Effectiveness and Uses of Equine Veterinary Liniment

Posted by Sean Cunningham on Jun 20th 2017

How liniment works

There are a number of different brands of equine liniment, each with their own unique formula. Most, however, have the same active ingredient: Menthol.

Menthol is a naturally occurring chemical compound derived from the oil of various mint plants. Numerous studies have been done showing that menthol serves a number of purposes in the area of application. These include working as a counter-irritant to increase circulation through vasodialation, provide a cooling effect through the activation of TRPM8 receptors in the skin, and facilitating increased absorption of other compounds, such as methyl salicylate (found in many liniments) which has analgesic (pain-relieving) effects. (1) Other benefits of menthol include acting itself as a local analgesic through selective activation of k-opioid receptors,(2) as well as by blocking voltage-sensitive sodium channels within the tissue. (3)

Menthol concentration in veterinary liniments on the market in both liquid and gel form vary significantly from around 1% to 7%. There is a study that was done comparing menthol concentration to effectiveness, and it found that concentrations as low as .5% and as high as 10% actually produced less cooling sensation on the human test subjects than those with a more moderate concentration.  This means you're looking for a menthol concentration ideally around the 4-7% range for maximum effectiveness. (4)

A word of caution on that note; while any brand of liniment can cause this, the enhanced cooling "tingly" sensation caused by the target menthol concentrations, while more effective, may also trigger a more excitable reaction in your horse for a couple minutes when you first apply it. This can happen with any method of application, but most noticeably when applied as a body wash.

Pay attention to the blend of other ingredients found in the various liniments on the market. You'll see many of them with the characteristic green color, which is almost always achieved using artificial coloring. This may or may not be a big deal for you personally and if so look for a liniment that leaves the coloring out, there are several on the market. Other ingredients should include some form of skin moisturizers and healing agents. There should be various rubefacients, which are substances that cause the blood vessels near the skin to open up, or vasodilate, to allow increased circulation to the affected area. Finally, there are usually some emulsifiers, humectants, and other agents which help all the ingredients become and stay blended together.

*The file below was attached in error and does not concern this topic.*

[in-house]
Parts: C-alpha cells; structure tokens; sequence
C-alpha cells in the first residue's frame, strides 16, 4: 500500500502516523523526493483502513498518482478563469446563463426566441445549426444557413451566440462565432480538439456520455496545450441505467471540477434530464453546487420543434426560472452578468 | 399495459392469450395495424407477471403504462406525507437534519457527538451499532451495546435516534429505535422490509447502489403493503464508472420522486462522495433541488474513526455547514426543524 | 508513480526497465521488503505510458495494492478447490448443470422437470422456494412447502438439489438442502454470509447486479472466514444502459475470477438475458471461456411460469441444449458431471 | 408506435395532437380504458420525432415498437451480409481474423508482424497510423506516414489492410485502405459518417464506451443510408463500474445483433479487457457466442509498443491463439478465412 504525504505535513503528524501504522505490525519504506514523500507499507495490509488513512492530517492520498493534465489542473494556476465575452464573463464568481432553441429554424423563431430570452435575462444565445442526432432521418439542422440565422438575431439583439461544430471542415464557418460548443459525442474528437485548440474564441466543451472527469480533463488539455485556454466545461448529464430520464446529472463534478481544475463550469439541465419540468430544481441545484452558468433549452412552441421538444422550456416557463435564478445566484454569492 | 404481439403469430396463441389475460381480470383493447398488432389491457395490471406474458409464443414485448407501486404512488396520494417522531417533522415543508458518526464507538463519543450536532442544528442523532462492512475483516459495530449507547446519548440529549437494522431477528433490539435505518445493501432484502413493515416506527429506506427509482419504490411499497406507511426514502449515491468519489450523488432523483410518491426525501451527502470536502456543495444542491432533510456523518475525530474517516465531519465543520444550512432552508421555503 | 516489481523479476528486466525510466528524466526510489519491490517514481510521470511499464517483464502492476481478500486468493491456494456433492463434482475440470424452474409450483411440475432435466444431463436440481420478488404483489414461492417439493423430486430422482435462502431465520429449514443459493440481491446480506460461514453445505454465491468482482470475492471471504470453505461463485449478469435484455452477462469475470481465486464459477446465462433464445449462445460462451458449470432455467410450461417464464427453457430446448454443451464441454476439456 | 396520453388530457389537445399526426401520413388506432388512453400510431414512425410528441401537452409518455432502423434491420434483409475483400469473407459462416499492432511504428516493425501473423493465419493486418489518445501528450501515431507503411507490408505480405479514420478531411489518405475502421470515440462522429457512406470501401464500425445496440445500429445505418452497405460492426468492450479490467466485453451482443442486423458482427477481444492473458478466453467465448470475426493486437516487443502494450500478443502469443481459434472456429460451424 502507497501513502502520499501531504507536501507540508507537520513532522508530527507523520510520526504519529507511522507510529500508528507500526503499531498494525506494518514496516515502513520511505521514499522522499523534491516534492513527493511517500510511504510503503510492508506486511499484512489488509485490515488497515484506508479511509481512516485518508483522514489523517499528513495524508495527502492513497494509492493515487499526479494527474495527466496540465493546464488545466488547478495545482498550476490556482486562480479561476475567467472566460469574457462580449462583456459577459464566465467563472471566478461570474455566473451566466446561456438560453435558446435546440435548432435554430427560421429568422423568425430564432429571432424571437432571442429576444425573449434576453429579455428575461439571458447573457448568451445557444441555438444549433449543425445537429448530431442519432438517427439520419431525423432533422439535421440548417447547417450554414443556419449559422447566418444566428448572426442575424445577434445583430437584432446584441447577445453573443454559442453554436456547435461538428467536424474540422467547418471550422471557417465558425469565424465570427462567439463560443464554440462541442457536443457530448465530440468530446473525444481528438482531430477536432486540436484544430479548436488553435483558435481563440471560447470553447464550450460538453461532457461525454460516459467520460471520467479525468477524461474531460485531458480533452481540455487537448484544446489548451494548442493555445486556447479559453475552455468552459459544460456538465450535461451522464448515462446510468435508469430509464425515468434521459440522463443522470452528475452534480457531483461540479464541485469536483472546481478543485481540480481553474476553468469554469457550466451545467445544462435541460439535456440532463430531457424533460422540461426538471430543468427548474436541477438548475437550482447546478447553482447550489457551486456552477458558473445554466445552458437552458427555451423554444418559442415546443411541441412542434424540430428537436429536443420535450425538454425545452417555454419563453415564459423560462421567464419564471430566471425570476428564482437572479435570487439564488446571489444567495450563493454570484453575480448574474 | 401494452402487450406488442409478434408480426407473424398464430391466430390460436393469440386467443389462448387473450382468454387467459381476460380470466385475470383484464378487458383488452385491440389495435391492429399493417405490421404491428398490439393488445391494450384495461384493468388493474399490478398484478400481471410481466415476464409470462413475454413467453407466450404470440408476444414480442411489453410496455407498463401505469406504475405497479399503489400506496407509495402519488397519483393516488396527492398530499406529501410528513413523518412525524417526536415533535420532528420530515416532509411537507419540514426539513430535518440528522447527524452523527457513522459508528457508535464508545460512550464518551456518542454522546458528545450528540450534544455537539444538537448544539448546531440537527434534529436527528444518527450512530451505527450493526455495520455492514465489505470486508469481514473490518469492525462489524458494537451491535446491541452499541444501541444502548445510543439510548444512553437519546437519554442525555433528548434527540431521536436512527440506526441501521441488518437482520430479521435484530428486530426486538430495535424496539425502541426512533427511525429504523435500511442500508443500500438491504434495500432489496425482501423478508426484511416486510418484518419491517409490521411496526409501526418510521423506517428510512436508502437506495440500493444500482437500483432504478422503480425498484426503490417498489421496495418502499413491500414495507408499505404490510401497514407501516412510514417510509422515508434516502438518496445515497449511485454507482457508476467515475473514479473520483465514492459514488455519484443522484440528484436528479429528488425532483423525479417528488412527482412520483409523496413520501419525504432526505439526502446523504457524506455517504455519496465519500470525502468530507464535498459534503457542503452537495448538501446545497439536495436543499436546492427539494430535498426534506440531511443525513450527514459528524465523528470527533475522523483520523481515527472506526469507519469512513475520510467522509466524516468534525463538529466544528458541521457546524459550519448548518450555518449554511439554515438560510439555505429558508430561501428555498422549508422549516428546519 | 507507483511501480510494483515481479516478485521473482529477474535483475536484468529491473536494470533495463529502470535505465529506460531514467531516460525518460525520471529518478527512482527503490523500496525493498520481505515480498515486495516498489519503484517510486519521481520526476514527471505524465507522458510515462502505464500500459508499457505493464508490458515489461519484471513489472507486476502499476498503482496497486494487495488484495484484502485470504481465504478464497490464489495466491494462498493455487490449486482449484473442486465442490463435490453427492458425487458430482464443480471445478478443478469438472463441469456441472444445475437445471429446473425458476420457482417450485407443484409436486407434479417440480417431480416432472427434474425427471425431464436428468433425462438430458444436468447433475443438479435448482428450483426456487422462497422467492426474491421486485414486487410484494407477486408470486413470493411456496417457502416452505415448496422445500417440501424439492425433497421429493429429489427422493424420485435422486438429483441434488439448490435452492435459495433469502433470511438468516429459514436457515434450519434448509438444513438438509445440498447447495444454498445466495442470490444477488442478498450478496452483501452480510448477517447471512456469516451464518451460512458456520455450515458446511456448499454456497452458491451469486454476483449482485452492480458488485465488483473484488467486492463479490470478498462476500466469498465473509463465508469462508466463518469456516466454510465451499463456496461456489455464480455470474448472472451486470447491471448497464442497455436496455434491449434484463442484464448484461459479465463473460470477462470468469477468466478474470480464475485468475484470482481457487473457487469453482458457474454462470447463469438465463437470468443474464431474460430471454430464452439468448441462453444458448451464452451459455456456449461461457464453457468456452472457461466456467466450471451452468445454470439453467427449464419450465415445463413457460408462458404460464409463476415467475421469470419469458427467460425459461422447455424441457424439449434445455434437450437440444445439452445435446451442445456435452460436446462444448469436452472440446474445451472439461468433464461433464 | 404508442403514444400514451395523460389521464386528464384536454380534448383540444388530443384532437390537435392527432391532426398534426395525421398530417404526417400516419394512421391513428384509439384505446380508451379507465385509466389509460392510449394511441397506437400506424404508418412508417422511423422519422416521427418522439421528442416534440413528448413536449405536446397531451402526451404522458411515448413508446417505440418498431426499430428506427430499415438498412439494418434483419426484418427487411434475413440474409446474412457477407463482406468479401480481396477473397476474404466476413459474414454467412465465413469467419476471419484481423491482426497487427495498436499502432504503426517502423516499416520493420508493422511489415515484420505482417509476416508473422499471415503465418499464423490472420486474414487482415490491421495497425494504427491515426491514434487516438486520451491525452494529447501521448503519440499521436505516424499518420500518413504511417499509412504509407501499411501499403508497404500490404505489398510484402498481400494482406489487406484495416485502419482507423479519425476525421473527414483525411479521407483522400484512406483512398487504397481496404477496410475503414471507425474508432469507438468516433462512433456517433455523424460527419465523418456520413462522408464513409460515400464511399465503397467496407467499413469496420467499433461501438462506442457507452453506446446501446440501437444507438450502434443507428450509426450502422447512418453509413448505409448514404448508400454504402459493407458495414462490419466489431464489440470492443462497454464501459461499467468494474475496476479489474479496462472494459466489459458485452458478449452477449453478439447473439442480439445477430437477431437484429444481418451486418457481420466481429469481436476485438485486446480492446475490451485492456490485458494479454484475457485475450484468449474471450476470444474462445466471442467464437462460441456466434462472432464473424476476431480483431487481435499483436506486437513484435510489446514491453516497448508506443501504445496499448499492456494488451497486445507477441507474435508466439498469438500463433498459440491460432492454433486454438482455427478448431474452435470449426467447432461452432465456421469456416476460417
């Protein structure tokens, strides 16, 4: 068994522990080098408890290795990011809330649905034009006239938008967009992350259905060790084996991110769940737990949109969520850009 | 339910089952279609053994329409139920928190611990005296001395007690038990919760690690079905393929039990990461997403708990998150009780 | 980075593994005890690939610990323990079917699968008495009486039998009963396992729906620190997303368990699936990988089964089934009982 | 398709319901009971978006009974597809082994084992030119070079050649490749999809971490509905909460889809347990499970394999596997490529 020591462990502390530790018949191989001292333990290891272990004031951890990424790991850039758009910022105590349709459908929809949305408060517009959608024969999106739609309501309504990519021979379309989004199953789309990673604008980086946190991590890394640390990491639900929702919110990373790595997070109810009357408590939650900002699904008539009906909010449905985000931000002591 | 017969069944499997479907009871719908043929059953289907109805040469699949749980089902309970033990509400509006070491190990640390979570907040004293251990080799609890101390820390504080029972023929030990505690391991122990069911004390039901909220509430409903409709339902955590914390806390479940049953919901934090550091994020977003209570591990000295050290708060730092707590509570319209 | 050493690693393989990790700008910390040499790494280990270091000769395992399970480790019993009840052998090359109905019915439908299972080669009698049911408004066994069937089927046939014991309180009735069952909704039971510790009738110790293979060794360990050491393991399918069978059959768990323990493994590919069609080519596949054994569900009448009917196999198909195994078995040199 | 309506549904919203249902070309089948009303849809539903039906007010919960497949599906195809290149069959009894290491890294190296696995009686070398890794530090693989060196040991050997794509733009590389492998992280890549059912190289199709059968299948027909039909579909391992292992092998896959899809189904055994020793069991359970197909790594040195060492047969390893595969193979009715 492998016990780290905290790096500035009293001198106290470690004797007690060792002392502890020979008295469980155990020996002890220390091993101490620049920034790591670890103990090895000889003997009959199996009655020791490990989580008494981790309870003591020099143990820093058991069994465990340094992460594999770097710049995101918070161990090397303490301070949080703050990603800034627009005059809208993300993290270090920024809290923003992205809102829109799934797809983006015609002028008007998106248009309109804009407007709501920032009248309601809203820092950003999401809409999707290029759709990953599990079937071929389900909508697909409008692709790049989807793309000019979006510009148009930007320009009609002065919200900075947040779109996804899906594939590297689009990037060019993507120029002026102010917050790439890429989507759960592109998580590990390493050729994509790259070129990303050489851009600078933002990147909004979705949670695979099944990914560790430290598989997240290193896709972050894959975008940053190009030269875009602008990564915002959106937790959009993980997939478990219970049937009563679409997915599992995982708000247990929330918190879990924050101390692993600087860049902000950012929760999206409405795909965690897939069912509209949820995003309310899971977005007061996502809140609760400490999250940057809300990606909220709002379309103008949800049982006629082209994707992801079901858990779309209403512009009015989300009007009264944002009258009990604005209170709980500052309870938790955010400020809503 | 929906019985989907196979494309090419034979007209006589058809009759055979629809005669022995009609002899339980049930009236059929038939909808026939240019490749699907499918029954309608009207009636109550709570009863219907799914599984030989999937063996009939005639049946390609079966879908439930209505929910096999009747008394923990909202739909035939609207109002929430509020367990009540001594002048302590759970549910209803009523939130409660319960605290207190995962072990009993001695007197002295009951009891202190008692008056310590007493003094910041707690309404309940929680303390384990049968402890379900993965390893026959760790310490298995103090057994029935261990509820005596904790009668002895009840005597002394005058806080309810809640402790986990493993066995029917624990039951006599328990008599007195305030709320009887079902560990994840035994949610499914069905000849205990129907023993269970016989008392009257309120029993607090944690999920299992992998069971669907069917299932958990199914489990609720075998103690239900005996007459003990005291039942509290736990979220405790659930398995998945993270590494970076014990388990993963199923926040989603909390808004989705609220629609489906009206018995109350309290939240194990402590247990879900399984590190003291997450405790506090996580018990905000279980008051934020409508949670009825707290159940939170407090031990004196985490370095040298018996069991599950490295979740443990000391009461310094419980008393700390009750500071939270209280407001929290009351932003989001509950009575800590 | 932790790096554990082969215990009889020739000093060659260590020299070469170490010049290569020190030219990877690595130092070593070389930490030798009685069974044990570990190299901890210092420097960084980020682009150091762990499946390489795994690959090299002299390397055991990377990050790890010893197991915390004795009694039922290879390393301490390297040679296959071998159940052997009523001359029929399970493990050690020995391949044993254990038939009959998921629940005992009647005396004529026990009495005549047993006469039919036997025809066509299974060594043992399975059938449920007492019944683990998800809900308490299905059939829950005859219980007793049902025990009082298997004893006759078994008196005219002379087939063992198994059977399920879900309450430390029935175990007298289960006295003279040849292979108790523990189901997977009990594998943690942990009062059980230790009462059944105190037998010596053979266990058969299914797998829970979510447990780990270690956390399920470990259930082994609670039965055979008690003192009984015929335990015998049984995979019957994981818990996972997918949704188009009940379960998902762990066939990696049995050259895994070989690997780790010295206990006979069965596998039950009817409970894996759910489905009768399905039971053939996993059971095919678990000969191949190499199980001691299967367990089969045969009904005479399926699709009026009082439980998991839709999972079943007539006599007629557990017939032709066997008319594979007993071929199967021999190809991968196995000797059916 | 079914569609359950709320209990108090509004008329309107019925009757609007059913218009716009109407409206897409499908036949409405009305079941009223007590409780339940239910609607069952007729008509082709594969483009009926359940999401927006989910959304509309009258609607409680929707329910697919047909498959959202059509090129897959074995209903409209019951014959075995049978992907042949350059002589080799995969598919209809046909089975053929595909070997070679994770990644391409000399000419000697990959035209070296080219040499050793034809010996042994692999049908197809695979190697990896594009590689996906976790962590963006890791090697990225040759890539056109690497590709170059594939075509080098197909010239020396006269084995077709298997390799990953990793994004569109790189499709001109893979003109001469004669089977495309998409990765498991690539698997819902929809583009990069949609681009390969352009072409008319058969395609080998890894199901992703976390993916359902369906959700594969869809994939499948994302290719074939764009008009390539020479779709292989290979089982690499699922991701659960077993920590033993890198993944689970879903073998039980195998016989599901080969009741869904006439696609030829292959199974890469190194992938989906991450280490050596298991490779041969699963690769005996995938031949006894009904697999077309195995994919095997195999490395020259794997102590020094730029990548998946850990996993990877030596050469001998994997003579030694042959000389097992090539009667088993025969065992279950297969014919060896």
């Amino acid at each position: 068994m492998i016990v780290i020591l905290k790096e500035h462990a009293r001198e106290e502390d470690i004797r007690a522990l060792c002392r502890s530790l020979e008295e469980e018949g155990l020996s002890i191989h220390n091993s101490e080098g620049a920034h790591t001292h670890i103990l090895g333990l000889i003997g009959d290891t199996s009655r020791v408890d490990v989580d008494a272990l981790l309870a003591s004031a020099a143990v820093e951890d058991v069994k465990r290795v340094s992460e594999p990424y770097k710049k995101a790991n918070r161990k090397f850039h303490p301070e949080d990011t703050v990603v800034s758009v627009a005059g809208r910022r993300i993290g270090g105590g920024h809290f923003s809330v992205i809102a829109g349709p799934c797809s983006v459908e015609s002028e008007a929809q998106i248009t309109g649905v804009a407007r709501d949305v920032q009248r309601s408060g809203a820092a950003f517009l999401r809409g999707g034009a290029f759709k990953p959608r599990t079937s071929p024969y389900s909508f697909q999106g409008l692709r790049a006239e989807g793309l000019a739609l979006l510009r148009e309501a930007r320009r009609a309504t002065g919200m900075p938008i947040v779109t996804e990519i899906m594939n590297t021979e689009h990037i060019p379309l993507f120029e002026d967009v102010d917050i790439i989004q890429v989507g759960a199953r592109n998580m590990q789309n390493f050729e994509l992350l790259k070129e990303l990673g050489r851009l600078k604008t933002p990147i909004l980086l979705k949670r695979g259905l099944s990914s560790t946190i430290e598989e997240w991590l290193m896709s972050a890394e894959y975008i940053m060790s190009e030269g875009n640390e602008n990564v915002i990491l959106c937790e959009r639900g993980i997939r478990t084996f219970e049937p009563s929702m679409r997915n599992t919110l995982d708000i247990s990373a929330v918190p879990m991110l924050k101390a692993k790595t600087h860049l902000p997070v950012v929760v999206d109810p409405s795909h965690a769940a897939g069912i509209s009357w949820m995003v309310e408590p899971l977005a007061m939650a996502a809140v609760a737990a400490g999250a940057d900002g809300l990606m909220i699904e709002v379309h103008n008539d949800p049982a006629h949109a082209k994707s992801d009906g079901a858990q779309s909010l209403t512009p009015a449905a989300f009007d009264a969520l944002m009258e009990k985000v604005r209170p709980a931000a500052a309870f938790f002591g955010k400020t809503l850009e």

As with all therapeutic treatment regimens, it is wise to consult with your veterinarian before you begin treatment. Package directions should also be followed, as some manufacturers may or may not recommend various methods of application. This includes all listed uses below. 


Liniment and Brace

Use before and after exercise for optimal effect. First wet down the areas to be treated with warm water to open the pores of the skin for faster penetration. Then apply liniment full strength and gently rub in. Vigorously rubbing/massaging is not recommended and may cause scurfing and blistering of the skin. Applying liniment full strength under the saddle and girth area is also not recommended.

Body Wash

Mix one part liniment with five parts warm water and apply to all areas desiring treatment with a sponge. Allow to drip dry instead of scraping off with a sweat scraper.



Two hours before competition or workout, coat the horse's lower legs with liniment. Wrap with cold water bandages. Pour cold water over legs, place legs in bucket full of ice water, or apply ice boots. To extend freezing action, re-apply Trainer's Choice every 30 minutes leading up to competition or workout.


Under Standing Wraps/Bandages

Completely coat area to be wrapped with liniment. Work into coat gently, do not vigorously massage. Cover with sheet cotton and wrap with standing bandage.

*Caution* DO NOT apply plastic wrap or other method of "sweating" as you will blister the skin. Repeated wrapping with liniment over several days may also cause blistering, so use this method with caution.


(1) R. Eccles (1994). "Menthol and Related Cooling Compounds". J. Pharm. Pharmacol. 46 (8): 618–630. doi:10.1111/j.2042-7158.1994.tb03871.x. PMID 7529306.

(2) Galeotti, N., Mannellia, L. D. C., Mazzantib, G., Bartolinia, A., Ghelardini, C.; Di Cesare Mannelli; Mazzanti; Bartolini; Ghelardini (2002). "Menthol: a natural analgesic compound". Neuroscience Letters. 322 (3): 145–148. doi:10.1016/S0304-3940(01)02527-7. PMID 11897159.

(3) G. Haeseler; D. Maue; J. Grosskreutz; J. Bufler; B. Nentwig; S. Piepenbrock; R. Dengler; M. Leuwer. (2002). "Voltage-dependent block of neuronal and skeletal muscle sodium channels by thymol and menthol". European Journal of Anaesthesiology. 19 (8): 571–579. doi:10.1017/S0265021502000923.

(4) Lasanen, R., Julkunen, P., Airaksinen, O. and Töyräs, J. (2016), Menthol concentration in topical cold gel does not have significant effect on skin cooling. Skin Res Technol, 22: 40–45. doi:10.1111/srt.12226